I don't know how to explain my anxiety/depression to my close family and friends. Tips?

I don't plan on telling everyone, but I have a very hard time talking about things and I really want to open up to my sister and mother in a way that they can understand. My mind has been racing and I have been put on some meds, and I want to tell them about it but really don't know how. I tend to get nervous and just blurt it out and then I don't get the support I really need.

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  • Hello

    This can be difficult,as some families like mine gag up when you try and approach this type of issue, I gather you are still young and think to have the need to explain, this generally is not the case. I cannot understand why you need to explain. On way is just to say you are feeling jumpy at the time and give a reason why, although I would try and tone down any real reasons why this has happened

    The reason why I am hesitant is generally speaking after some time your condition will most probably get better and you will carry on with your life choices. If you make a thing of it now they may believe in your social weakness etc.

    You need to realise that 1-3 of the population will suffer from your complaint and a good, high percentage will get better after treatment. Sometimes some patients will have a return of their condition, while a lower number again will suffer throughout their lives. You need to try and see which way you are going to go and that may take a bit of time.

    If you tell them now,what will that achieve, if you are jumpy,regards college etc or you could put that down to that you are having stress related problems because of work stresses and strains

    Be kind to yourself and do not make a rod for your own back here,the reason I say this is I had a great deal of grief when I began with this problem you have. I lost my family through it over time.

    My depression is pain related, they thought I was weak willed and soft

    BOB

  • This is such a valid question. If you had asthma, or diabetes, or a broken leg, you'd not hesitate in phoning your family and telling them all about it. Unfortunately depression brings with it a huge, ugly stigma that makes us feel like we've done something wrong if we have it.

    I've never had an honest and frank conversation with anyone about having depression. It's just not something I've ever been able to do. However I have found that dropping odd comments into conversations with people to whom I'm comfortable talking, helps.

    For example, during a recent discussion with my sister, she told me that she was taking antidepressants. We talked a bit about that and I said 'that's something I might think about taking as I feel a bit like you're describing sometimes'. She just said 'yeh good idea,' and we left it there.

    I often find that getting people to suggest things to you, makes it a lot easier. People are generally very self centred and they think it's fine to be depressed if they've told you that you are, but not if you've figured it out for yourself.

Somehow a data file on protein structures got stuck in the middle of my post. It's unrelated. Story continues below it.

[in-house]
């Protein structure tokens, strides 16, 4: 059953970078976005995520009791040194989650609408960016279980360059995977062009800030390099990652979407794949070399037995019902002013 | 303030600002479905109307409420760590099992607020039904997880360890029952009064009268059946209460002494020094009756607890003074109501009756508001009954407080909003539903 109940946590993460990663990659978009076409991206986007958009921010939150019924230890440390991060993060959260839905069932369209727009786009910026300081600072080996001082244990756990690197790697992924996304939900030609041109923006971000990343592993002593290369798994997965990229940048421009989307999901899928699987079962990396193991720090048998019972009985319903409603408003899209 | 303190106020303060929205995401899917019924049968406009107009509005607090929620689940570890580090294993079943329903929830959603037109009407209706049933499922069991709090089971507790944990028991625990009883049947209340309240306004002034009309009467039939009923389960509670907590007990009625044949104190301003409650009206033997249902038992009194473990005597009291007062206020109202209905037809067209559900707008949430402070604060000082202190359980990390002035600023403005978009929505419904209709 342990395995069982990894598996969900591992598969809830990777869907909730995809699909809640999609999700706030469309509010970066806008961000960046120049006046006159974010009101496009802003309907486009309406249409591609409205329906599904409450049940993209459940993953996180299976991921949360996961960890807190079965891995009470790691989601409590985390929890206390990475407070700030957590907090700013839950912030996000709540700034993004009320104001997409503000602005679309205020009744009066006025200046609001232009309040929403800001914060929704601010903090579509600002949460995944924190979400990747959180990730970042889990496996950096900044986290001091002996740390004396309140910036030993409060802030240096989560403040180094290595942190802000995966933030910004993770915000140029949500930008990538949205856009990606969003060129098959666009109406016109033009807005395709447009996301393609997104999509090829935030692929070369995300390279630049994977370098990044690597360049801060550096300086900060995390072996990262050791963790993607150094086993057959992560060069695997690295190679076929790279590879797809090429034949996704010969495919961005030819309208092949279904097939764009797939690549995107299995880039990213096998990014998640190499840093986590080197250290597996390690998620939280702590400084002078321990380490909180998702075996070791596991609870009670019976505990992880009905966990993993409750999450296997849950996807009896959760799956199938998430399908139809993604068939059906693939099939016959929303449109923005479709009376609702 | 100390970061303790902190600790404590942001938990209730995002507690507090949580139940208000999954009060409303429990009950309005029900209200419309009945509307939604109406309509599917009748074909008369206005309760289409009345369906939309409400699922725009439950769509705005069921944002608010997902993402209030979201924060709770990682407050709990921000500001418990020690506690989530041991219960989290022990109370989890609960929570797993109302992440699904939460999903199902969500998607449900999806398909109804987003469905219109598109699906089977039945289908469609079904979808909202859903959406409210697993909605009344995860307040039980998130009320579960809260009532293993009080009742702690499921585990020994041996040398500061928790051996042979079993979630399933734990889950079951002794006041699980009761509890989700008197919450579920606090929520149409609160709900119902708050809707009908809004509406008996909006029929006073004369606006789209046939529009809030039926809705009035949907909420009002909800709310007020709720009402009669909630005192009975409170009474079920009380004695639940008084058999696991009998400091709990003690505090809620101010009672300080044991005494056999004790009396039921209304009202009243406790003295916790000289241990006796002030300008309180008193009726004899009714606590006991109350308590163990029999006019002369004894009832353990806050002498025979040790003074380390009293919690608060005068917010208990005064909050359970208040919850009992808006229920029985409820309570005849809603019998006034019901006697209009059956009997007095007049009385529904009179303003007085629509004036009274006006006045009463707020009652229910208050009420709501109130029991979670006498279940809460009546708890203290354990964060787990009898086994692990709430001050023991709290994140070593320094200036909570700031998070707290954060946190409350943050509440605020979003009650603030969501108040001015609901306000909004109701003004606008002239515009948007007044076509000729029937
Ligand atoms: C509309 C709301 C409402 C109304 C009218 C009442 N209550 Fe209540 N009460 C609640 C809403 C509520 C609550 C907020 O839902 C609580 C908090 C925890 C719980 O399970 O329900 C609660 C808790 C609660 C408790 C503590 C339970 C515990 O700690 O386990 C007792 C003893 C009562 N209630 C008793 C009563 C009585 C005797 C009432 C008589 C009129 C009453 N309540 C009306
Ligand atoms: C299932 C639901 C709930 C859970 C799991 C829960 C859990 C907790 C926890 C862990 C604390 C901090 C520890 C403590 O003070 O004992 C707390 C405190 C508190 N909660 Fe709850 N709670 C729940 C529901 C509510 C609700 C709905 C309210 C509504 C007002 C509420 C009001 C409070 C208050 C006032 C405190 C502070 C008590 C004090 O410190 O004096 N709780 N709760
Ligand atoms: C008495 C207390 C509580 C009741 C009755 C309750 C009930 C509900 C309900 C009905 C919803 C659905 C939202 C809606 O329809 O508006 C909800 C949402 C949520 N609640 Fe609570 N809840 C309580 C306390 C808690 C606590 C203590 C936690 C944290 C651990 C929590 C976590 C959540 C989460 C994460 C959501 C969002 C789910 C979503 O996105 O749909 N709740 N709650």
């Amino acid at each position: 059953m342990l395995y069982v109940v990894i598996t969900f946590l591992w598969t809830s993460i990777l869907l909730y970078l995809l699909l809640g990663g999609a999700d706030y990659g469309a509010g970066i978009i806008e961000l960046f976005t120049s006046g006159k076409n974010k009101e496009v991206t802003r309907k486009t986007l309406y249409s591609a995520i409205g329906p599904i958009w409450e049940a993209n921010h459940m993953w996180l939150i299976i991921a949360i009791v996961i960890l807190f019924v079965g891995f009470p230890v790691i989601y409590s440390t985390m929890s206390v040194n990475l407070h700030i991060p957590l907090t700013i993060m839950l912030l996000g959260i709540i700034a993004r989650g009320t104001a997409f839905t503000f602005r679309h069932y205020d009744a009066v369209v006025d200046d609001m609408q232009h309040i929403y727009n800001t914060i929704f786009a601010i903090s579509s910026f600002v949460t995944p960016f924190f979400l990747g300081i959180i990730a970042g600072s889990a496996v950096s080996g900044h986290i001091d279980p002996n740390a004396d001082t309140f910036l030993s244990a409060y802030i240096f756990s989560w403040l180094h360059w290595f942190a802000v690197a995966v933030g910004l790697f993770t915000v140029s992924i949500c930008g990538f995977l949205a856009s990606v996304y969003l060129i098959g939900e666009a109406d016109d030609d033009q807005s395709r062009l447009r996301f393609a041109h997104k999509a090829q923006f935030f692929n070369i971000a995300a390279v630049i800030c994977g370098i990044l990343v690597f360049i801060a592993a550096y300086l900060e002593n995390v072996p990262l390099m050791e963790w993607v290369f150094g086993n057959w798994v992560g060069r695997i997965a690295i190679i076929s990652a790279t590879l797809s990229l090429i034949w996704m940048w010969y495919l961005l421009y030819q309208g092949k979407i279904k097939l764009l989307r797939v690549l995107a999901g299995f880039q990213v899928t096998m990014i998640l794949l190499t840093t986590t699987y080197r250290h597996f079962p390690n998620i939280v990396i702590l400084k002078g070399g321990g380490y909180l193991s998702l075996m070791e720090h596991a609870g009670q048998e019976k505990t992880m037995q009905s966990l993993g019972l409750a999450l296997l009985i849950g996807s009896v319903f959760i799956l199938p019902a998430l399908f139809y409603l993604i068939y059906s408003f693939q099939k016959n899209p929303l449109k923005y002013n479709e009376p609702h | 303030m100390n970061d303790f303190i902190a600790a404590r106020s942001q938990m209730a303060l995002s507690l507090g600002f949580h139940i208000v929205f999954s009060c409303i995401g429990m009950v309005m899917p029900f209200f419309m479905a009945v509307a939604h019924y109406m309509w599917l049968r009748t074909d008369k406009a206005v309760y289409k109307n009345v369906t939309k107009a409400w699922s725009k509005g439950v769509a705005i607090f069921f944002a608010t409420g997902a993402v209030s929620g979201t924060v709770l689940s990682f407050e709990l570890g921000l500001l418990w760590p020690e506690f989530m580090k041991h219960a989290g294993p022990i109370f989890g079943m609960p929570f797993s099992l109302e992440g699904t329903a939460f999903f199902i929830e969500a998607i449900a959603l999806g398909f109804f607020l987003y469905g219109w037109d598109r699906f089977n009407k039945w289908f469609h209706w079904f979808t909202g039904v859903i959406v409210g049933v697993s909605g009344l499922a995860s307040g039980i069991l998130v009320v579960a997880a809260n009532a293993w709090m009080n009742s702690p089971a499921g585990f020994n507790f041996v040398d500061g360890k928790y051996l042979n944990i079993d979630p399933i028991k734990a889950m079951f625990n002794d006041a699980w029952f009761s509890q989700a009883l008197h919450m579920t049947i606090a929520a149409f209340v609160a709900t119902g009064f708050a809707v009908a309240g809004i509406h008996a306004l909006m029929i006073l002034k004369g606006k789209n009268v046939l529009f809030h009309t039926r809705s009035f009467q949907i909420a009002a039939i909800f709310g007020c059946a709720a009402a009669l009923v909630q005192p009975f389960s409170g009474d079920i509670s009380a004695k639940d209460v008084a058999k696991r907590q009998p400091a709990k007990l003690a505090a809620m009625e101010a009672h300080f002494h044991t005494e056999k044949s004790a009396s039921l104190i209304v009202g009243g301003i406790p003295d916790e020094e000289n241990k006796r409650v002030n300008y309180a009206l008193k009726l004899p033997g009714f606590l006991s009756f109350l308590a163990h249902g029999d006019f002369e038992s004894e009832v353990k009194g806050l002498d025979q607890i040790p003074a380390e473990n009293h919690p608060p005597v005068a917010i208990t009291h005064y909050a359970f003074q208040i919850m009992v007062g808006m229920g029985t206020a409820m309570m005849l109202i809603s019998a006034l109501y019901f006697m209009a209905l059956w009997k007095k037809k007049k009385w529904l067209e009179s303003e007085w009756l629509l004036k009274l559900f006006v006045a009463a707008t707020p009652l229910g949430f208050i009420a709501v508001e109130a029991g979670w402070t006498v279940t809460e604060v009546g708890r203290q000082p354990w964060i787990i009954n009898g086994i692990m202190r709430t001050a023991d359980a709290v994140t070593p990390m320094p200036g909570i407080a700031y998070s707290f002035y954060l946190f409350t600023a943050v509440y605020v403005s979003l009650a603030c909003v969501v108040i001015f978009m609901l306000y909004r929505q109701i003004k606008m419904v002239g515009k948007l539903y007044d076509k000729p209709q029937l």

It's not essential that you sit your Mum down and give her the whole story over a cuppa one afternoon. Just drop it little tit bits here and there x

  • Write down what you want to say if you get nervous when trying to tell them. You don't have to read it like a script but it'll help you gather your thoughts.

    Anxiety means you can't think clearly in a situation and you constantly worry about things that may seem small to others. When you have anxiety you build things up in your head.

    Explain that sooo many people have it now across the world and there are more people who have it now than there ever has been.

    Relate to it them. For example, get them to think about something that stresses them and tell them the stress is way worse for you. Or something which makes them nervous. I did this with a friend and it worked really well and she actually felt bad for me but also amazed that I cope living at that level of stress/anxiety.

    If you want someone to relate to you, it's best to get them to picture being in that situation.

    I believe in telling her little bits at a time. But honestly, it all depends on your family and how close you are with them. It took a long time for my family to realise there really was something wrong. I felt like nobody supported me. But at the time they didn't realise how common depression actually is and they thought it meant not being able to get out of bed and they dismissed it. They understand me a lot now, but they have gotten to know anxiety through myself and my brother and now everyone seems to think differently about it. My parents were concerned about us having "labels" and the consequences that would bring.

  • I don't talk about it with my family at all now. When I have said a couple of things in the past my mother wouldn't listen and would either give me a pep talk or make it all about her, my dad just looked embarrassed and treated me like an invalid, my eldest sister is a hypocondriac and everything is always worse for her, my middle sister doesn't understand it, and my youngest sister says - what have you got to be depressed or stressed about? Hope you get more consideration from your family!

  • Thanks for your feedback everyone. I have so much in my head, that its hard for me to find a starting block to talk.

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